I usually try to keep up with the news on Israel, and I am always heartened by the “good news” in the areas of innovation, medicine, high-tech and culture. More recently, and particularly this past weekend, I found myself reading everything I could possibly find about the current Israeli-Palestinian conflict and the dramatic increase in global antisemitism – all in an effort to better understand what is happening now that feels so different than in the past. I am also frequently asked, what are we doing as a community, and can we do more?
After 11 days of conflict, our community came together for a vigil to stand with Israel on May 20. Due to COVID precautions, the majority of our community watched over YouTube. But I was fortunate enough to be in the room with our clergy and community leaders, and felt the warmth of knowing that we are in this together and here for one another.
As soon as the rockets began to fall, we opened an emergency campaign. Our community quickly responded to help the victims, their families and all those whose lives are affected each time the sirens wail.
We provided frequent updates to our community. We encouraged support from our elected officials, and asked our community members to do the same.
But though the current conflict has ended, the fight, of course, is far from over. I share the concerns of those who feel that as a Jewish community we are under attack. Unequivocally, I know that wherever I stand, I always stand with Israel. And we can always do more.
Having read article upon article by experts and political analysts of all flavors, I found myself drawn to a blog entry entitled “To the Silent Majority.” Ironically, it wasn’t until I finished reading the blog entry that I read it was written by a young woman named Meredith Rothbart who made aliyah in 2008 from Allentown and is raising her young family in Jerusalem. As a religious Zionist feminist who served in the IDF, she participated in a leadership program for young Israelis and Palestinians which inspired her career in peacebuilding. She co-founded Amal-Tikva (meaning “hope” in Arabic and Hebrew), a collaborative initiative where philanthropists, field experts and organizations come together to support civil society peacebuilding.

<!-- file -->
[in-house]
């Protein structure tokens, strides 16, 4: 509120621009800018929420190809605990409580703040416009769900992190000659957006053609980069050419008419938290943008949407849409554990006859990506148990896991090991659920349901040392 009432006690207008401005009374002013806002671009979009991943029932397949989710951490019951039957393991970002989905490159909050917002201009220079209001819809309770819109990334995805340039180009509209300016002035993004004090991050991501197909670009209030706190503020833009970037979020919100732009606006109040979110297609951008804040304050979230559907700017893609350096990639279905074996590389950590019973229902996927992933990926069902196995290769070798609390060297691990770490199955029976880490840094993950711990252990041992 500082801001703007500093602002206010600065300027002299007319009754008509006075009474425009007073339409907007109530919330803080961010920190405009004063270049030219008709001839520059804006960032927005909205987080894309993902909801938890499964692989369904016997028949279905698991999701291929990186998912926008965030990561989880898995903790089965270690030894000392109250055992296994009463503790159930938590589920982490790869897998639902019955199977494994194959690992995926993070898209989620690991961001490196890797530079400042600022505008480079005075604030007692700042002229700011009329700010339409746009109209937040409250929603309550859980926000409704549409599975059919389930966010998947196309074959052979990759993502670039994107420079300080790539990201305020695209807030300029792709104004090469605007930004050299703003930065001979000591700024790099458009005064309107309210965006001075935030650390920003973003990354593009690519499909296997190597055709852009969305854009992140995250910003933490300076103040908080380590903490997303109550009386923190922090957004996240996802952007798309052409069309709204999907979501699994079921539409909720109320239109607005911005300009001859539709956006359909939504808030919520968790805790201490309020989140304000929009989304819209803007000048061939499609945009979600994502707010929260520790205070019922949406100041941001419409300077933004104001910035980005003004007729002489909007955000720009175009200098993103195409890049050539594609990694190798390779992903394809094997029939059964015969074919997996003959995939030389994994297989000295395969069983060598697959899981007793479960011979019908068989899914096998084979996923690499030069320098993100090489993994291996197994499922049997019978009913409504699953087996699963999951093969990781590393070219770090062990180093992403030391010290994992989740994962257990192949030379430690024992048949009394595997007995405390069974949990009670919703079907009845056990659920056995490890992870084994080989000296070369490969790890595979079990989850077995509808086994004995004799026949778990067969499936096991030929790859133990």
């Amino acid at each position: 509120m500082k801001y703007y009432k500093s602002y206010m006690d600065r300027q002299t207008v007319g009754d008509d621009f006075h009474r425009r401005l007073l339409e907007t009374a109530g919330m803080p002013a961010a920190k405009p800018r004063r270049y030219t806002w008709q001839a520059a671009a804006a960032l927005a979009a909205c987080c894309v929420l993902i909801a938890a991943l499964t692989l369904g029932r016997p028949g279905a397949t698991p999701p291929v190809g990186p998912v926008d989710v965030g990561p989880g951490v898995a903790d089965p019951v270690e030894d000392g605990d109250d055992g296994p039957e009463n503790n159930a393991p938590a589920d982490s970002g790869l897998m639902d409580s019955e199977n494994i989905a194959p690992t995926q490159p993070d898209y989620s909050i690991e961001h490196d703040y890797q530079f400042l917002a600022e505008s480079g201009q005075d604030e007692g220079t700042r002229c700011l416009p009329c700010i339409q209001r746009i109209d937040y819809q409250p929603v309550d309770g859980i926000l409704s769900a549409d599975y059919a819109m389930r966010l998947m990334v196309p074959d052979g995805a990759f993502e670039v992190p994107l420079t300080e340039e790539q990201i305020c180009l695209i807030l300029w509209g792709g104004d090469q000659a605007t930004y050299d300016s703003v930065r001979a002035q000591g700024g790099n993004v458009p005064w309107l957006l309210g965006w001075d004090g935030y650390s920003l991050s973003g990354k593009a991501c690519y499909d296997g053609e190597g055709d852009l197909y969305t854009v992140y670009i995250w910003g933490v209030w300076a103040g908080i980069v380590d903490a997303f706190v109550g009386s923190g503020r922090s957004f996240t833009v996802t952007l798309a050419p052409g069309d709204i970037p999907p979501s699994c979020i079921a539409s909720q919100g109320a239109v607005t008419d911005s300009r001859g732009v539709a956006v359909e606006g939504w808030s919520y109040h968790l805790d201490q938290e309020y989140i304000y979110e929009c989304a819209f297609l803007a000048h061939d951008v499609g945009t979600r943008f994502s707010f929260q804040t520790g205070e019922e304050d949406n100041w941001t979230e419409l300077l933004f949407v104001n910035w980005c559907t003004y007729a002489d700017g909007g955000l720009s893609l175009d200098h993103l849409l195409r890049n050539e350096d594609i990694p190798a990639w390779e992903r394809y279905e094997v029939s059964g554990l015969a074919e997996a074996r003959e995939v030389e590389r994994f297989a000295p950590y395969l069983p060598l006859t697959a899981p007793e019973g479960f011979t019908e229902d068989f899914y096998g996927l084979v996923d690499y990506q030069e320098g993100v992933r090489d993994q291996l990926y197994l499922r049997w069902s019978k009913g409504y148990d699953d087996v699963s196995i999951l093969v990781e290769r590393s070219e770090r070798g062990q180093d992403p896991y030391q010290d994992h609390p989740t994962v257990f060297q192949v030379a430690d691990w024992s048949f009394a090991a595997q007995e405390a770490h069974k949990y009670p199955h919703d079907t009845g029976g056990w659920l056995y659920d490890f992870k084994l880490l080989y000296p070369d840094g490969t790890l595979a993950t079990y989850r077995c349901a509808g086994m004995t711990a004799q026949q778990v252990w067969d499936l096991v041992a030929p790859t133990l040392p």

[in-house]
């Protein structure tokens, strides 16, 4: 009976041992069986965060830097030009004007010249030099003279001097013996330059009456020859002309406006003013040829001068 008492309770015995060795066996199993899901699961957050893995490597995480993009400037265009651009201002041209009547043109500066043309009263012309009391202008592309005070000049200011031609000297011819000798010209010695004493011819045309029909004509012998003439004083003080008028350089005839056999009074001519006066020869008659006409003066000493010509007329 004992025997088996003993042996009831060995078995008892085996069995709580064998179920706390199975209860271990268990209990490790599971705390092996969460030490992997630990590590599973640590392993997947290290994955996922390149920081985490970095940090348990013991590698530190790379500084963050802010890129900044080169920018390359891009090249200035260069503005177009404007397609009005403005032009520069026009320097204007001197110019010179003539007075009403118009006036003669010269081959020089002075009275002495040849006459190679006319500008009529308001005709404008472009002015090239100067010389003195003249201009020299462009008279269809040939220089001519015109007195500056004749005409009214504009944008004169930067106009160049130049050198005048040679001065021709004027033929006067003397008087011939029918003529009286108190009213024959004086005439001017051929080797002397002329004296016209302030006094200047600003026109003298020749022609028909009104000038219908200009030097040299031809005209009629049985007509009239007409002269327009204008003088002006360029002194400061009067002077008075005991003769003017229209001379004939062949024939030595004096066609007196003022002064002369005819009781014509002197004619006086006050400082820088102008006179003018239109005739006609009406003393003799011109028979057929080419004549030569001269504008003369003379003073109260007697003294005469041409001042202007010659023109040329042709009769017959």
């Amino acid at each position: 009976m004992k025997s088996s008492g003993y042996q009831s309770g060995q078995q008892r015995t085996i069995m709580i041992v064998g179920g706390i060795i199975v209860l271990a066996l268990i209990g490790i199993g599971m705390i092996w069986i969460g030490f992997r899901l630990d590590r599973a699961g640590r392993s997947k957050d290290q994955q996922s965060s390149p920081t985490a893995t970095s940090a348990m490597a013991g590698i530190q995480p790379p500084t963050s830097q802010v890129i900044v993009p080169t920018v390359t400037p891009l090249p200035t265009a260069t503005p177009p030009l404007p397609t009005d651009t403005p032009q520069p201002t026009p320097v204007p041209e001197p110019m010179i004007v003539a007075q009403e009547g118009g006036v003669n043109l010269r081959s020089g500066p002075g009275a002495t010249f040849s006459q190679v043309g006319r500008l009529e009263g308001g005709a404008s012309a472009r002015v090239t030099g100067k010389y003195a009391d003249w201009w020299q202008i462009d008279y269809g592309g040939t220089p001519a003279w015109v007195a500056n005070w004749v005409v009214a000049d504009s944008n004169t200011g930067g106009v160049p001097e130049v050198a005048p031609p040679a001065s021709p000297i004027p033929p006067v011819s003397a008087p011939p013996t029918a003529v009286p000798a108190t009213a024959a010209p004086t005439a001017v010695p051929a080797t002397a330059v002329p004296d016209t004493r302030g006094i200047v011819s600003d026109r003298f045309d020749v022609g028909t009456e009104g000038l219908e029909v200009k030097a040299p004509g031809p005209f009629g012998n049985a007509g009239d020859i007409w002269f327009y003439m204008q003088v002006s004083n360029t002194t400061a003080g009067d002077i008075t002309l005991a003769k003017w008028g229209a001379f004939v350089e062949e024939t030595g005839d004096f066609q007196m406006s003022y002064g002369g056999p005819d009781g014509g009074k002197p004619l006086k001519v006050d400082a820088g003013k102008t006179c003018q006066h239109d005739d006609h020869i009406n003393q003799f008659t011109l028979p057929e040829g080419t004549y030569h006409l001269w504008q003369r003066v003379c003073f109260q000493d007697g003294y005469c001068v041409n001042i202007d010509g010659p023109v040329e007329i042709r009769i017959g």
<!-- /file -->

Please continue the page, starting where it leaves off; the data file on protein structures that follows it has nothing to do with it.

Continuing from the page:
In her blog, she notes that we all like quick fixes, especially Israelis. However, there may not be such a quick fix to peacebuilding. She states: “There actually is a secret to peacebuilding, even to peace between Israelis and Palestinians. The problem is that it is not sexy and definitely not high-tech nor instant.
The secret to peacebuilding is time, effort and money. It is dedication and commitment.
The secret to peace is attitudinal change at the individual, societal and political level.
It is interfaith dialogue, civic engagement, youth empowerment.
It is nonviolent communication and activism.
It is women leaders.
It is economic development and partnership.
It is justice.”
She goes on to quote her mentor the Rev. Dr. Gary Mason, who helped bring about peace in Ireland, who said, “If you want peace today, you should have started building it 20 years ago. And if you don’t feel like working for peace today, then you better not complain to me in 20 years that the conflict is ongoing and affecting your children.”
After dedicating more than a decade to peacebuilding, Rothbart is not simply an idealist. She hears and recognizes the criticism/critique from those who do not feel this is an effective approach, but she also reports that the messages she received this time around are different. Rather than the skeptics saying there is no point or that the peace business isn’t successful, people are asking different questions today like, what can I do, how can I help? She is hopeful that the painful events of the current crisis are the moment that the silent majority needed in order to speak up and demand change.
It is time for all parties to realize that the Jews are not a political football to kick around and that we all need to take steps to work together to bring down the rhetoric. The global Jewish community is struggling to find a way forward amidst growing antisemitism and a desire for true, lasting peace in Eretz Yisrael.
May you find the activism that speaks to your heart, define what it means to stand with Israel and to help build peace.
If we’re part of a silent majority, this is our call to action.